The way the VAT due is calculated in Turkey is pretty much the same as under any VAT system: namely the total VAT that you have paid out on your deductible expenses (purchase of materials, administrative costs etc.) is deducted from the total VAT that you have charged for your goods or services. This leaves a net amount payable to the Turkish government.

Other taxes in Turkey

Community Fees

These are not a tax but a fee payable to the Community of Owners (Residents Association/Home Owners Association) in which you live. See our Guide to Communities of Owners in Turkey.

Generally, you will only have to pay community fees if you live in a block of apartments or in a group of house that shares common facilities such as a pool, gardens, parking areas etc.

There is usually no community fee if you live in a self-contained villa.

The amount of any community fee can vary greatly depending upon the range of facilities made available to you.

If you do not pay your community fees your property can (eventually) be seized and sold by the community. Don't forget about them!

Social security payments in Turkey

If you choose to employ people within your business, in addition to their salary you will have to pay social security contributions to the Government of Turkey. These cover the employees’ entitlements to healthcare and other benefits.

At the moment, the rate of social security contributions is 12.5% of the person’s total salary package. This includes the value of any non-cash benefits you give to the employee - for example, private medical insurance or the use of a car.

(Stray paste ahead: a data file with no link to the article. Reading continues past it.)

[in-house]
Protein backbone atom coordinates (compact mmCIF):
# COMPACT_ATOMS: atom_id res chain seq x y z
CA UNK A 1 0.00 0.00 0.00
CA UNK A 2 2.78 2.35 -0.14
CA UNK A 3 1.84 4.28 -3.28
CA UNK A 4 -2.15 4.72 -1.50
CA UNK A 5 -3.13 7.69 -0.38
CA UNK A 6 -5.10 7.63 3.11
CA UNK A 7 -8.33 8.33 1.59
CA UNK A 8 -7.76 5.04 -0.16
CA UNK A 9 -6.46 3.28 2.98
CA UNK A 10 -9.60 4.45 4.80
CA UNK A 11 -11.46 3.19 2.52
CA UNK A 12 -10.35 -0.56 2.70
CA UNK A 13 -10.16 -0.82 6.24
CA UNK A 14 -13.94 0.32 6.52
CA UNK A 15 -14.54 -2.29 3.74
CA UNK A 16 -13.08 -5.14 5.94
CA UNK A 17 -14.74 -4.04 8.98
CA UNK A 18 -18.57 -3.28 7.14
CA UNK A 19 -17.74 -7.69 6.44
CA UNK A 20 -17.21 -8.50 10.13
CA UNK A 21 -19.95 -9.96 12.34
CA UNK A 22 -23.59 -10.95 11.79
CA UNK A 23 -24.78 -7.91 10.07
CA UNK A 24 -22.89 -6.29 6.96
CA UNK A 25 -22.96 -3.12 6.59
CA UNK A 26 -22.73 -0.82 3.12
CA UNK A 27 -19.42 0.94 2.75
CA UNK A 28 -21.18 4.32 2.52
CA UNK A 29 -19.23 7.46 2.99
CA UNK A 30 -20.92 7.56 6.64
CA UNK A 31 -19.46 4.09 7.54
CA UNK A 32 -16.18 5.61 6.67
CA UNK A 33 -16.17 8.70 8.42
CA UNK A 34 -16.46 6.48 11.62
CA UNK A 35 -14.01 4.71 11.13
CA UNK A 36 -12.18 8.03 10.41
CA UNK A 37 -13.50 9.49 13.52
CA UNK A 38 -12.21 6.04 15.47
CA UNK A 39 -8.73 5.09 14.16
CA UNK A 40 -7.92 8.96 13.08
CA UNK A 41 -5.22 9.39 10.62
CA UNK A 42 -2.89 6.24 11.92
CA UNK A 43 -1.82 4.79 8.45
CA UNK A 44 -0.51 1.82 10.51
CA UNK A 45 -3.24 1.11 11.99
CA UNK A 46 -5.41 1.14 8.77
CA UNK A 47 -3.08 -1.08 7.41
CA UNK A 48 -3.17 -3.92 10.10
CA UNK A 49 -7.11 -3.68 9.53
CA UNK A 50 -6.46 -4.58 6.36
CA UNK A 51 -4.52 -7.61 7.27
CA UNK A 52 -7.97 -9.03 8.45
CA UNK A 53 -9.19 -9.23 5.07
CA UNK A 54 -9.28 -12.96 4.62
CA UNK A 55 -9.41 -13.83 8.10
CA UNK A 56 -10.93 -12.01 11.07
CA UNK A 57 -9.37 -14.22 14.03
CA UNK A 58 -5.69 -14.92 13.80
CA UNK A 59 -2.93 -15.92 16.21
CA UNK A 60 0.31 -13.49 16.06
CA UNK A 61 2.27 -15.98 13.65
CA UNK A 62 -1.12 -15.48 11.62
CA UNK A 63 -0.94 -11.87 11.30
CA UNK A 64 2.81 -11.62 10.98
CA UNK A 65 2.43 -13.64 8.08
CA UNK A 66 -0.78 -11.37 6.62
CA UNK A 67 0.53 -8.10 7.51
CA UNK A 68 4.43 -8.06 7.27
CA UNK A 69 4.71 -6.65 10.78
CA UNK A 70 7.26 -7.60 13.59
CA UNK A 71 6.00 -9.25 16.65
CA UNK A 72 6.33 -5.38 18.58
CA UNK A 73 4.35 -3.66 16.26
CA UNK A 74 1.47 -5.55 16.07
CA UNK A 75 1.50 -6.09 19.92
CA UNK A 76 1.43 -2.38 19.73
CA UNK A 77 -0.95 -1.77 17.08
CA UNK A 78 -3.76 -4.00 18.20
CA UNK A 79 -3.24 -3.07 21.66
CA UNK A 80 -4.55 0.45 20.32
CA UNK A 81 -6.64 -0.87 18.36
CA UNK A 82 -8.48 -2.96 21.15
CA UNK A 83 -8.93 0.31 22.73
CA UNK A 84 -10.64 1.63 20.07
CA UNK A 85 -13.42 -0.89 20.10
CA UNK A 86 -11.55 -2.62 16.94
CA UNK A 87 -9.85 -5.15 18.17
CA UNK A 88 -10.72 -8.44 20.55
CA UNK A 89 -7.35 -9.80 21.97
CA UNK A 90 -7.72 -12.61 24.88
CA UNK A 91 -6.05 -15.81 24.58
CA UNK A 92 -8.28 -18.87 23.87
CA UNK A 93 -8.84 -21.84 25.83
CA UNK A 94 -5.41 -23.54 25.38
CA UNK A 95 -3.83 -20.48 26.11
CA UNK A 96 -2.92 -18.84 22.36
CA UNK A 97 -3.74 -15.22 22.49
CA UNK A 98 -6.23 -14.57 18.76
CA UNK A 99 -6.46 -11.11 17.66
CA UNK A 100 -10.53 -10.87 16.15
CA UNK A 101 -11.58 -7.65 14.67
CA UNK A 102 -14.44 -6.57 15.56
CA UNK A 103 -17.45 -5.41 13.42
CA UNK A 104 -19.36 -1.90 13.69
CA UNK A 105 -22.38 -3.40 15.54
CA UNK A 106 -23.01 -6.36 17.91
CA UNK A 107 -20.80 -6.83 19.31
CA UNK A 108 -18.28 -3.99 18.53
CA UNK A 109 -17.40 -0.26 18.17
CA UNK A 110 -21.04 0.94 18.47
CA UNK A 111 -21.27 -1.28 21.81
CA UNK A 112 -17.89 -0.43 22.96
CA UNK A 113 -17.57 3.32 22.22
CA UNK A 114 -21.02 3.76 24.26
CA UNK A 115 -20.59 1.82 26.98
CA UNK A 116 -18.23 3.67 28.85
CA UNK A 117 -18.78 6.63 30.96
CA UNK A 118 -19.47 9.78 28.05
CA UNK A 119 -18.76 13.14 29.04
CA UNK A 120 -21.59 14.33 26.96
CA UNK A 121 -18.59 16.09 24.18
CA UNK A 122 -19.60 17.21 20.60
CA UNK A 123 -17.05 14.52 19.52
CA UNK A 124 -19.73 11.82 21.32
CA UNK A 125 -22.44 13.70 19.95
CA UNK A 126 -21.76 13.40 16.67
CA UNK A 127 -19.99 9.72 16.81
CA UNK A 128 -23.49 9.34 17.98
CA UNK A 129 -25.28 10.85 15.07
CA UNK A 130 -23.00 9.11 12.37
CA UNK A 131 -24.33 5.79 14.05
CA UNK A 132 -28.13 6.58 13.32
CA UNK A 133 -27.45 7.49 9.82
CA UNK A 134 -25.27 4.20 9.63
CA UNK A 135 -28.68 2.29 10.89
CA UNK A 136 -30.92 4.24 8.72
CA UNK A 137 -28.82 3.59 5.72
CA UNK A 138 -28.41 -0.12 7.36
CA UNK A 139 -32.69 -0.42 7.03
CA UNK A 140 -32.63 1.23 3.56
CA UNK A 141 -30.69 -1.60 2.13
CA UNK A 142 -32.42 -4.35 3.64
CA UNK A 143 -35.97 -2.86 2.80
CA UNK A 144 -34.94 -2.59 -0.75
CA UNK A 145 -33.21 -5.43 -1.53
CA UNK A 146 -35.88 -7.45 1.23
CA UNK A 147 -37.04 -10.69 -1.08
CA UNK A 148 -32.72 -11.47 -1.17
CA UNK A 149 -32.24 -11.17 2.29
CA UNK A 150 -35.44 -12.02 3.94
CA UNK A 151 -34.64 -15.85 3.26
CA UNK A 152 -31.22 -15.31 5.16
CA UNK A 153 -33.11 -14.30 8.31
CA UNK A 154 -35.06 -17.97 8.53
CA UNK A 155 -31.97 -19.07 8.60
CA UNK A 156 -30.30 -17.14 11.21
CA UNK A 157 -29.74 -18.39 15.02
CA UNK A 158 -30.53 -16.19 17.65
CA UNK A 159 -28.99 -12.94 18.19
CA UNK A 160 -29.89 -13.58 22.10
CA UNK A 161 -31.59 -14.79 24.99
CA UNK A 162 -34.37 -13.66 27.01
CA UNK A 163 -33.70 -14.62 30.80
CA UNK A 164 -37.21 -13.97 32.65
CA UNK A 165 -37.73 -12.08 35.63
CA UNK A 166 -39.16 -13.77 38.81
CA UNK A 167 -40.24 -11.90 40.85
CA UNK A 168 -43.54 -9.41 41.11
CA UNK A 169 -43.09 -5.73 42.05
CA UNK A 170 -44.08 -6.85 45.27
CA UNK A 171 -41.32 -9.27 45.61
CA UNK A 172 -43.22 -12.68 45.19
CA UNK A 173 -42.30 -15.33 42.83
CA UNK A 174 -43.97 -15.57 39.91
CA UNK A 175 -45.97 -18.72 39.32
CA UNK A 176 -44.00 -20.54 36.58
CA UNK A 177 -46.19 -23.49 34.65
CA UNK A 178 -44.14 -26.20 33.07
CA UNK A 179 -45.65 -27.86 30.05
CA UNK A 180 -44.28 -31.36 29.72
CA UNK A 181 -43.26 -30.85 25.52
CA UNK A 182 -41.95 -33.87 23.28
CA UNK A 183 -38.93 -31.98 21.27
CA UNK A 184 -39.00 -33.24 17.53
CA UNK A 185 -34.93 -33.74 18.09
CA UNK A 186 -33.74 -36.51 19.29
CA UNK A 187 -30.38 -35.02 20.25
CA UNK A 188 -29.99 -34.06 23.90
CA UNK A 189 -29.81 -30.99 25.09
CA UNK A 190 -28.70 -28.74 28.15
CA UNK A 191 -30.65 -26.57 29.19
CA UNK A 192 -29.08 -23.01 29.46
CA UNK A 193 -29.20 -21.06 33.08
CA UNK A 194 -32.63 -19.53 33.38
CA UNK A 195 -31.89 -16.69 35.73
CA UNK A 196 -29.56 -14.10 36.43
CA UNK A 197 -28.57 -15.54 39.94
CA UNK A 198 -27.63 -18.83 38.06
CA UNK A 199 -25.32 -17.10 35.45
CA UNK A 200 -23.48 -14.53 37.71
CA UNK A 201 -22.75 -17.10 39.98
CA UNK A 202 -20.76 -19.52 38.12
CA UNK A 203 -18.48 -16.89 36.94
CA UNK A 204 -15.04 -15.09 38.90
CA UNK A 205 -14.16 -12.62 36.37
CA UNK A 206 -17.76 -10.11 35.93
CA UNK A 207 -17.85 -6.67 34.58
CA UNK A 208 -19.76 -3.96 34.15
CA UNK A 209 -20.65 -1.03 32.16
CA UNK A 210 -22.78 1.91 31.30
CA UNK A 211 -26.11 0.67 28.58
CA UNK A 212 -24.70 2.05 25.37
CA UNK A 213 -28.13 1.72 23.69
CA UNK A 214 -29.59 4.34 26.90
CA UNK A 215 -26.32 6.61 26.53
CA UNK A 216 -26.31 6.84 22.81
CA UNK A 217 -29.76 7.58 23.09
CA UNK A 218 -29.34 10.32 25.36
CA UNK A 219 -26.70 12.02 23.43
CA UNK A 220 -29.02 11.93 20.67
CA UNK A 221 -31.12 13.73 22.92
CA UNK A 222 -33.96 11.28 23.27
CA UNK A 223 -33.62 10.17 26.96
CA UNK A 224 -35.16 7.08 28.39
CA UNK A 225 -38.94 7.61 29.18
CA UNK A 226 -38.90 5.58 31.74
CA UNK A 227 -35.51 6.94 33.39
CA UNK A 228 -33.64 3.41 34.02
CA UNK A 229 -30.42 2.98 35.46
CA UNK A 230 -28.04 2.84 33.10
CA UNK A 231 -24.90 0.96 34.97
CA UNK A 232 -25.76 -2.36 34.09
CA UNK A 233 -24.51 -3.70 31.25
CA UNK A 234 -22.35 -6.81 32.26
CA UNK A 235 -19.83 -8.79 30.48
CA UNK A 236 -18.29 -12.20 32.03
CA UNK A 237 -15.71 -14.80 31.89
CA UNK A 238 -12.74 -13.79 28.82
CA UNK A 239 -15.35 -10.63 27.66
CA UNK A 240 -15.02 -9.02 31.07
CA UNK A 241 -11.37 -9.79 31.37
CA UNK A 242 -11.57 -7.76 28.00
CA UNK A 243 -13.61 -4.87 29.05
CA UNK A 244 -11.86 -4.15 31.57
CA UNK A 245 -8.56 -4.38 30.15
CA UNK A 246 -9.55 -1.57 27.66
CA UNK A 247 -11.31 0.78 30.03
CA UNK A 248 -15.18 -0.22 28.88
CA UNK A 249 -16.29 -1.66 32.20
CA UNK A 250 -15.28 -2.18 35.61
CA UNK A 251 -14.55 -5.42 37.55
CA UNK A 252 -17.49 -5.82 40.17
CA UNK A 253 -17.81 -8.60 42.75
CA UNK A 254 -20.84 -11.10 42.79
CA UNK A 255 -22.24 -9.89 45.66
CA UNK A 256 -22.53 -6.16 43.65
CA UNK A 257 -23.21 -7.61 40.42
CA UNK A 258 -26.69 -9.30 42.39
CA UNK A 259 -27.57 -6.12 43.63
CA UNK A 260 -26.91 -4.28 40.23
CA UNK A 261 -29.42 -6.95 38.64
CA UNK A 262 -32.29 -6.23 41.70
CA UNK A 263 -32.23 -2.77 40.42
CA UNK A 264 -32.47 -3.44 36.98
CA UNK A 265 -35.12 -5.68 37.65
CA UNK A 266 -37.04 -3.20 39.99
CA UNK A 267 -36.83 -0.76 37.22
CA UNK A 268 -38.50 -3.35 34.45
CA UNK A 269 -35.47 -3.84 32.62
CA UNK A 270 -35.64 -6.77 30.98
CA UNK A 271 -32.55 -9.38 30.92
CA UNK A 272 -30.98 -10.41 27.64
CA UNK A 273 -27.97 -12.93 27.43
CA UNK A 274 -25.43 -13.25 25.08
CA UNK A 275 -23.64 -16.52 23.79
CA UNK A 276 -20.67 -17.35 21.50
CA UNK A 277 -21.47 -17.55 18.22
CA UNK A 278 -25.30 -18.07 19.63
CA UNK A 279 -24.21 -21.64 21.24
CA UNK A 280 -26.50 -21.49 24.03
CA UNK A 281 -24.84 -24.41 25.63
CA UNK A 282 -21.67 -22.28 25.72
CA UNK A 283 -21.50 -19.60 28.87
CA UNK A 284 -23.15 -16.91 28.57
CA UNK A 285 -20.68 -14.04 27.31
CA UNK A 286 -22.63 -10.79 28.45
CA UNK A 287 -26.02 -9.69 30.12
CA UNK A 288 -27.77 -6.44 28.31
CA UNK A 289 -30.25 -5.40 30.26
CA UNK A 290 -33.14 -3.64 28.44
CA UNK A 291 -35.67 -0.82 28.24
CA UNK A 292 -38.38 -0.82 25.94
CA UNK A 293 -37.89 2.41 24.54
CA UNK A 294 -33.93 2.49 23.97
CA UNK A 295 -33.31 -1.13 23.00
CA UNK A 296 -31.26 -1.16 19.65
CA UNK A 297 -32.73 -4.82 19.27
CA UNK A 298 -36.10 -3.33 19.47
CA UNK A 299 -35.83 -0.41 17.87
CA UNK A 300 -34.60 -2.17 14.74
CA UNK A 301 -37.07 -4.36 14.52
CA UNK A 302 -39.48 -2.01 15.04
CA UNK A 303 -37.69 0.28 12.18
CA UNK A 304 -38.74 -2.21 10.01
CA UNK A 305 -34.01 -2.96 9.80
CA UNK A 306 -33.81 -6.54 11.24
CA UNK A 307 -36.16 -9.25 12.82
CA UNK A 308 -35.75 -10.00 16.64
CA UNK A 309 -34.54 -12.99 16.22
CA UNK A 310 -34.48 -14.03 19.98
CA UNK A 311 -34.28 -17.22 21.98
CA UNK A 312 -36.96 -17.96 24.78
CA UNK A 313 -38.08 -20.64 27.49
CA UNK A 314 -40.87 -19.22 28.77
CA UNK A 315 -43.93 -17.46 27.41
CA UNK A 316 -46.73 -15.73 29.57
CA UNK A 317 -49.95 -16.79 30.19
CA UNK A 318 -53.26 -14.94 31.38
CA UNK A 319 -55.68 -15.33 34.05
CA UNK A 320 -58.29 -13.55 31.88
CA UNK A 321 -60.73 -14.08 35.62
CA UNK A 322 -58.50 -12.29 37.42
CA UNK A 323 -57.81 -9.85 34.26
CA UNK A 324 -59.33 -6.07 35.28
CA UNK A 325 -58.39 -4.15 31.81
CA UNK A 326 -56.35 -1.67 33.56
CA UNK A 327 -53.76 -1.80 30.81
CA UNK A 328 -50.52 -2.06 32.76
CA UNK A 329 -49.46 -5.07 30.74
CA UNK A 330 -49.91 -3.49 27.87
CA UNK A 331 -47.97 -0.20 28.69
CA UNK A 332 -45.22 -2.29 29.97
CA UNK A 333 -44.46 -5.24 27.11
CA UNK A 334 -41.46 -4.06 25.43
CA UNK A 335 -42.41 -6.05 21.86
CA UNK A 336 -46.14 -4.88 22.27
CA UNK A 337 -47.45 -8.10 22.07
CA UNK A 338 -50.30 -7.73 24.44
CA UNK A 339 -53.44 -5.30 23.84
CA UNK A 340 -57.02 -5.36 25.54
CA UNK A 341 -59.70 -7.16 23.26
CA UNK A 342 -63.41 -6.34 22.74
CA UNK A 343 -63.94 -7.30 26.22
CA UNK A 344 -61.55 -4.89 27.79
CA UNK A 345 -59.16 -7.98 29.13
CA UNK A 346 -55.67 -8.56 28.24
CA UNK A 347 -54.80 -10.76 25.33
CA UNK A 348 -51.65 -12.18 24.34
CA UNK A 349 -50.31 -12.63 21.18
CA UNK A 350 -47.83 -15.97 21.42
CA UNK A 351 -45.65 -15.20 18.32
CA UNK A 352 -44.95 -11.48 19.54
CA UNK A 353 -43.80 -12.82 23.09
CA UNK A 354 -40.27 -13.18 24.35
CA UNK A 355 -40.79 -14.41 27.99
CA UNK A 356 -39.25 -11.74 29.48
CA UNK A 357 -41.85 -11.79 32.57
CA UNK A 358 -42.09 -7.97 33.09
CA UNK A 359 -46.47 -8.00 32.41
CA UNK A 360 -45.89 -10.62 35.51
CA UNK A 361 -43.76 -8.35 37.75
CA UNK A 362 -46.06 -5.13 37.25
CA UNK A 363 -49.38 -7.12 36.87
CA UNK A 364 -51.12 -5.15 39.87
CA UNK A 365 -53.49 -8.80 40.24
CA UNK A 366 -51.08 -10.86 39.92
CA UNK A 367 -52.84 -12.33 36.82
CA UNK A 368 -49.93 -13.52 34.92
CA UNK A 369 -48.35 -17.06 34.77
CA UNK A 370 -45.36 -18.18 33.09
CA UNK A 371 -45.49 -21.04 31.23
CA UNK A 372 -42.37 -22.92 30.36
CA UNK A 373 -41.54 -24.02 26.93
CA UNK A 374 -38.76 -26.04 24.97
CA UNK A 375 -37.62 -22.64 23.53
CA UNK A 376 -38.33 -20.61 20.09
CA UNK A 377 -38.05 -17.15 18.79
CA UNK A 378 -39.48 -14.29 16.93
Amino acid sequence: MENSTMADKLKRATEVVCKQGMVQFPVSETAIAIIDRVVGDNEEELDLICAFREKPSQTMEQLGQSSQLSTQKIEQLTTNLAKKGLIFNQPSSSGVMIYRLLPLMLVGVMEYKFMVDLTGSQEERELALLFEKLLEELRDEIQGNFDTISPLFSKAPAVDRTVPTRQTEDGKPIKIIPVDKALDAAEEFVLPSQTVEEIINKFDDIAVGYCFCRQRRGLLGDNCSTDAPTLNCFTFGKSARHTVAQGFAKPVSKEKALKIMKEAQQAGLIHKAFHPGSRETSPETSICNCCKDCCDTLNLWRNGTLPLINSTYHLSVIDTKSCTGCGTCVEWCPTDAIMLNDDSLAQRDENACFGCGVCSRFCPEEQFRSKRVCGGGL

As the owner of the business, you will also have to make substantial social security payments.

The employer usually pays a total contribution of 22.5% of the employee’s salary. This is divided into separate pools. It is deductible from the employer’s profit when calculating the employer’s tax.

Your social security payments are paid to the government monthly.

Taxation in your own country

It is, obviously, beyond the scope of this guide to look in detail at the taxation systems of the 195 or so countries of the world. Check out our guides for other countries.

The most important thing to stress is that your tax obligations in your home - or indeed other - countries will not necessarily end just because you are now living in Turkey.

If you have income arising from those countries, you will probably find that that income continues to be taxable in those countries.

If you sell things at a profit and so make a capital gain, that gain could well be taxable in those countries. In some places this will be by way or a separate capital gains tax; in other places the gain will be taxed as part of your annual income.

If you inherit property in another country, you are likely to have to pay some form of inheritance tax on what you inherit in that country.

If you have property - real estate - in another country, you are likely to have to pay some annual taxes relating to that property.

If you come from the US, you will even face tax based not upon your residence there but the mere fact of your US nationality.

In many of these cases, the tax laws in Turkey would also include that income or those gains as part of your taxable income or gains in Turkey.


If you're struggling with taxes in Turkey (many people are after moving to a new country, don't worry) then feel free to see an accountant. They'll be happy to help.

Other guides of interest

 Description Link 
Turkey Country Guide
Essential facts and figures about Turkey
Click to see this guide
The Tax System in Turkey
An overview
Click to see this guide
Choosing a Tax Adviser in Turkey
Things to consider
Click to see this guide
Taxes on companies in Turkey
Taxes on businesses
Click to see this guide
Taxes on property in Turkey
Taxes on real estate
Click to see this guide

Readers' Comments


Further information?

I hope you have found this guide useful. If you need any further help, please contact me.

Burak Orkun

30 June 2017